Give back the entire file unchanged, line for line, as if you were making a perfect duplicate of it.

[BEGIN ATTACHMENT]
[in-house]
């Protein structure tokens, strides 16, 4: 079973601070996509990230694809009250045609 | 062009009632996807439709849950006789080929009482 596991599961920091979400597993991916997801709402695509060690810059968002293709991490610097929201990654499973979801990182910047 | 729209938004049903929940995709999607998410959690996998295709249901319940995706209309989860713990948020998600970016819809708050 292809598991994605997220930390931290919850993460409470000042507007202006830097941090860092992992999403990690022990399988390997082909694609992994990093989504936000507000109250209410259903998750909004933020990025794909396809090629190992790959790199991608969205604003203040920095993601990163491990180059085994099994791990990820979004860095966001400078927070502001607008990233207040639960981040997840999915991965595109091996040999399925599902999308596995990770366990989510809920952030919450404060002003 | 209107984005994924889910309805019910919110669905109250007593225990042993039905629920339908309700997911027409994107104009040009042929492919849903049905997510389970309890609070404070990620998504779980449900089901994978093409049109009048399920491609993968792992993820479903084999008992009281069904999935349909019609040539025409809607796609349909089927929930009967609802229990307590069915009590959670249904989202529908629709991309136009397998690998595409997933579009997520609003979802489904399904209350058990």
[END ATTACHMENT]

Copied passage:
[in-house]
């Protein structure tokens, strides 16, 4: 079973601070996509990230694809009250045609 | 062009009632996807439709849950006789080929009482 596991599961920091979400597993991916997801709402695509060690810059968002293709991490610097929201990654499973979801990182910047 | 729209938004049903929940995709999607998410959690996998295709249901319940995706209309989860713990948020998600970016819809708050 292809598991994605997220930390931290919850993460409470000042507007202006830097941090860092992992999403990690022990399988390997082909694609992994990093989504936000507000109250209410259903998750909004933020990025794909396809090629190992790959790199991608969205604003203040920095993601990163491990180059085994099994791990990820979004860095966001400078927070502001607008990233207040639960981040997840999915991965595109091996040999399925599902999308596995990770366990989510809920952030919450404060002003 | 209107984005994924889910309805019910919110669905109250007593225990042993039905629920339908309700997911027409994107104009040009042929492919849903049905997510389970309890609070404070990620998504779980449900089901994978093409049109009048399920491609993968792992993820479903084999008992009281069904999935349909019609040539025409809607796609349909089927929930009967609802229990307590069915009590959670249904989202529908629709991309136009397998690998595409997933579009997520609003979802489904399904209350058990």